By Paul Suplee, MBA, CEC, PC-3
One of the joys of taking over a kitchen or opening a new restaurant is the amount of wooing that food brokers perform in order to gain your business.
I love this part of the process, and brokers know that it’s simply the cost of doing business. Customer service to a chef is no less important than the service that we provide our guests. But, the samples. Keep them coming.
Dry-aged steaks, fresh seafood, beautiful produce and artery-blocking desserts to top off the aforementioned arterial dreams-come-true.
While I have opened restaurants for other people, this is the first time that I have partnered in a restaurant and it is a fascinating process at the age of 50. The bureaucracy is a nightmare, the money flushes right down the toilet, and your time is no longer yours, but belongs to the county clerks, health inspectors, lawyers, brokers and the liquor board.
And I wouldn’t have it any other way. We are opening a beautiful little place in Pittsville and the renovations are just about complete, all inspections are final and now we are just waiting for the punch list to be complete and for food to start rolling in so we can work towards our soft openings.
Never one to turn down free stuff (I was the youngest of eight children, so we learned a certain degree of thrift) I was excited when a chef in New Jersey waved his hand over the table of goods and told me to take whatever I wanted. I obliged.
Among the bounty was a fresh side of salmon, so of course that went into the cooler. And last night for the family, I made some amazing salmon club sandwiches. While there weren’t three layers of bread as you would find in a traditional club, all of the critical components were there; bacon, lettuce, mayonnaise, that beautiful salmon replacing the turkey and some chilled roasted tomatoes that I had thrown together earlier in the week.
Hand-picked for us to sample, of course the salmon was bound to be perfect and it did not disappoint.
There were only five of us around the kitchen counter eating; my mother-in-law, youngest daughter, my girlfriend and her daughter, and me. Sometimes it’s just nice to stand around and eat, informally chatting while we sup. There’s just an air about an open kitchen that makes it comfortable to hang out.
Regaling ourselves with tales of the summer’s trips, fishing adventures, restaurant woes and progress, it was a lovely evening and one of those nights where the cook and cleaner (me on both counts) could casually clean everything up while everyone just sat and talked.
And after the first bite, those of us who had salmon (two cowards ate chicken), our faces did that sway with eyes closed that happen only when you eat something that is perfect. And no I’m not saying that it’s anything special that I did; read the recipe. It’s simple. But when the food is good in the beginning, and you don’t screw it up, you are bound to see that face more than once. At least this is a good part of opening this blasted place.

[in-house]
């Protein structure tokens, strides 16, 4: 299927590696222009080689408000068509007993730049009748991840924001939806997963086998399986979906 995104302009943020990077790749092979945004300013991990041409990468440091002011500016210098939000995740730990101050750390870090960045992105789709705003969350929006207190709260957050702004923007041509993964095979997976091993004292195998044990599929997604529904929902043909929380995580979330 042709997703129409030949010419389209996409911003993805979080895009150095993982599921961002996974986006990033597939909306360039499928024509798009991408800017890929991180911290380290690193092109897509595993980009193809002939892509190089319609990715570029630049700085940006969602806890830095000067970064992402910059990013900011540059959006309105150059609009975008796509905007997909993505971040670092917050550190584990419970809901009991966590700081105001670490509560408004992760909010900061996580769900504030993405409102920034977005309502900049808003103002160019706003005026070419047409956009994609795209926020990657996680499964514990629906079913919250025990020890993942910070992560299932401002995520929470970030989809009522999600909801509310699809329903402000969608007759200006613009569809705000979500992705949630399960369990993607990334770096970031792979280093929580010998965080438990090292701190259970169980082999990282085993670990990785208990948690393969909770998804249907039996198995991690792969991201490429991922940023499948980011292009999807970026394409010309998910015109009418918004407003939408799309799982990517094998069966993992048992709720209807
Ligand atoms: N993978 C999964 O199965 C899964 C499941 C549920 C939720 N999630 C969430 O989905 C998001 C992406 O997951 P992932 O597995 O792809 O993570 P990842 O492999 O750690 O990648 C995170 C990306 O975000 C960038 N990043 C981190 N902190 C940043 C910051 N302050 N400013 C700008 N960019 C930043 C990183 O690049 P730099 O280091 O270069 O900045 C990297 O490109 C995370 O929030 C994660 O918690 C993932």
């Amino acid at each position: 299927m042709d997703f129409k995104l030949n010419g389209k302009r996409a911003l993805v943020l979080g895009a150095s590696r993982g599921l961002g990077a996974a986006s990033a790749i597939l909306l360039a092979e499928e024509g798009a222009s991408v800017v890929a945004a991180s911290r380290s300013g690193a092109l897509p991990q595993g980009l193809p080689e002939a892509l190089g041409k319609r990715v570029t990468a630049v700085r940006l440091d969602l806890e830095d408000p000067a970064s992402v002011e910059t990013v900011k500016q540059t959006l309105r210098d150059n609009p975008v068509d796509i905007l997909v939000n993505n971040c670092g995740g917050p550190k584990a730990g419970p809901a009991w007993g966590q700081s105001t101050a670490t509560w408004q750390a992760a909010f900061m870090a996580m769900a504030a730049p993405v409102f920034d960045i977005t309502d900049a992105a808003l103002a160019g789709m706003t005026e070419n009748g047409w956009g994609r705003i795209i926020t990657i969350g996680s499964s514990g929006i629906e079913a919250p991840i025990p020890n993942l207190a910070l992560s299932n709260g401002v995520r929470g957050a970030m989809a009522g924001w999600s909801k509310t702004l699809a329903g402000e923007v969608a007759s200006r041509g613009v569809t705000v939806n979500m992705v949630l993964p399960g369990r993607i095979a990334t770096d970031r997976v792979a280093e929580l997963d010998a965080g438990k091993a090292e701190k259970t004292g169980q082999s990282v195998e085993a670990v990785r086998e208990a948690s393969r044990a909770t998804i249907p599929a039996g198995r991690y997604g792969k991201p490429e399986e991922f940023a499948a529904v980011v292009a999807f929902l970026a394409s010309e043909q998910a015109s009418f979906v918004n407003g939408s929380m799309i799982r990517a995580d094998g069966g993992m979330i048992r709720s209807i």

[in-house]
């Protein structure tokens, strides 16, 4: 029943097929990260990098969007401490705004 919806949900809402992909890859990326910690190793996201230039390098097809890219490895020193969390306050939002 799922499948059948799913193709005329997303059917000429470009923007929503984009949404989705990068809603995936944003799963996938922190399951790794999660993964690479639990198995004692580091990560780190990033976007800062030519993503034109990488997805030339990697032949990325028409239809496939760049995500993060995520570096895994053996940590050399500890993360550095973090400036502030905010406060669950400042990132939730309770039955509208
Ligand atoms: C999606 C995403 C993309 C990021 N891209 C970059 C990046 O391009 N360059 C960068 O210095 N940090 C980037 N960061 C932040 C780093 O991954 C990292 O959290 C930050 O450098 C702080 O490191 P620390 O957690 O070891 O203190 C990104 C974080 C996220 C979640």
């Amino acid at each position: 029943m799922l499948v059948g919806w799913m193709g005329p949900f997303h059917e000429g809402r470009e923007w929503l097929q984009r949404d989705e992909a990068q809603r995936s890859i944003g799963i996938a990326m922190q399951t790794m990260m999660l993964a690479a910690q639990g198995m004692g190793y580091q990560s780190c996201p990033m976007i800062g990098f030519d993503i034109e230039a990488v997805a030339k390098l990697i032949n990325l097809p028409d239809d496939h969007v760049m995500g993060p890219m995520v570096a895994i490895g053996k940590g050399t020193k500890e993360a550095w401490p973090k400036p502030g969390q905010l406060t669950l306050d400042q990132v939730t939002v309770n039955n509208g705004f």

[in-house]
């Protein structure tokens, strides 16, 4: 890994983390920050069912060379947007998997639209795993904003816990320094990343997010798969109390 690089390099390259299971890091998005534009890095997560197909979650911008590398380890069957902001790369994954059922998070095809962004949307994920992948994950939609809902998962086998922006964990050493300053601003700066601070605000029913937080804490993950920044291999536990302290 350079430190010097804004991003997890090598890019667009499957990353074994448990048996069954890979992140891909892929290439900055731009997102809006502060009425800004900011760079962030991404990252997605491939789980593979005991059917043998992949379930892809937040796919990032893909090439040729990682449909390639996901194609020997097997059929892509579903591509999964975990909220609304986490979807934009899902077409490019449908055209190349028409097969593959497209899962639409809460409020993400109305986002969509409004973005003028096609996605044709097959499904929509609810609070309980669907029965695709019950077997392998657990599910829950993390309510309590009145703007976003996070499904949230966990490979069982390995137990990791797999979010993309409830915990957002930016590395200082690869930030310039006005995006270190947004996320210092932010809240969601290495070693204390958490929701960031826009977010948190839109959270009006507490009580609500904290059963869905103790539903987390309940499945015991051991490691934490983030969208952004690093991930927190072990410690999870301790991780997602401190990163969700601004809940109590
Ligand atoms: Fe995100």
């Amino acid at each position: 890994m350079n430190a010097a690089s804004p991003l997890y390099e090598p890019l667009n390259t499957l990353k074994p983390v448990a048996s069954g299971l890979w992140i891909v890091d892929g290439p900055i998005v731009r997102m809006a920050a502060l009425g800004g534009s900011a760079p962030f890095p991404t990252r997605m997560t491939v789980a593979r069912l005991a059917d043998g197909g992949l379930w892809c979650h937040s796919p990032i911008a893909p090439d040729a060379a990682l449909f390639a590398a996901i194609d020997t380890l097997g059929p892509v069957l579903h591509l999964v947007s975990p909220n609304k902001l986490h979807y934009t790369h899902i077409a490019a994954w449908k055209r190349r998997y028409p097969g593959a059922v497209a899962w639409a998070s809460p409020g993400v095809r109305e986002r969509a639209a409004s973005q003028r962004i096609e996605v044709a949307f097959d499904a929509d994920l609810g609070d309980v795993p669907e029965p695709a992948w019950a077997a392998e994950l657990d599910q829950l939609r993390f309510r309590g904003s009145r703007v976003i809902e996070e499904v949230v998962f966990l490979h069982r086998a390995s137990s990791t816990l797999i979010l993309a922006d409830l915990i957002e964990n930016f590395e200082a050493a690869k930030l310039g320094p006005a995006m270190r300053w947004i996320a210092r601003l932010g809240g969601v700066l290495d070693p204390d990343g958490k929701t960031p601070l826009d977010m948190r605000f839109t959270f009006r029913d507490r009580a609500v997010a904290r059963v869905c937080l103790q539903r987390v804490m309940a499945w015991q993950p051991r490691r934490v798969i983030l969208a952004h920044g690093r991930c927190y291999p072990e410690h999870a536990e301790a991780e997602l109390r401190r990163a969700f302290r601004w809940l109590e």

4 5-ounce portions fresh salmon
1/2 c. Wondra flour
1 tsp. Ground black pepper
1 tsp. Granulated garlic
1 tsp. Kosher salt
1/4 cup Brown butter or clarified butter
12 pieces thick-cut bacon
2 cups Garlic-roasted tomatoes (recipe follows)
4 of the best rolls that you can find
2 cups Baby arugula/greens mix
3 Tbsp. Roasted garlic Italian dressing
- Pat the salmon dry and set aside
- Combine the flour, pepper, granulated garlic and salt on a plate and shake it gently to level it out
- Lightly coat (dredge) the salmon with the flour mixture
- Heat the butter in a fry or sauté pan until it is just under smoking-hot
- Carefully add the salmon with the bloodline up and cook for about two minutes or until you have a nice crust on the presentation side of the fish
- Turn over gently and remove the pan from heat. The residual cooking will finish the fish, and depending on the thickness of your pan (think cast iron) it can cook it all the way through, or pull it off at medium, which is where I like it
- When the salmon is done, remove to a paper towel and allow to rest while you build the sandwiches
- Toss the greens with the dressing and place on the bottom bun
- Top with the salmon, bacon and roasted tomatoes and have at it
- For condiments, I like to stay simple with this one and use Duke’s mayonnaise and Dijon mustard
makes about 1 quart
2 cups Tomato wedges from roma tomatoes
1 Tbsp. Kosher salt
1/2 cup garlic cloves
2 cups EV Olive oil
- Toss the tomatoes in the salt in a saucepan
- Add remaining ingredients and place on a low-to-medium heat
- Do not let this boil or fry. Low and slow is the way to go
- These can take an hour or two, so don’t rush it. The flavor development that takes place is off the charts and it is well worth the wait. Plus, they keep for a long time in the fridge
- When cooked and thoroughly delicious, remove and refrigerate immediately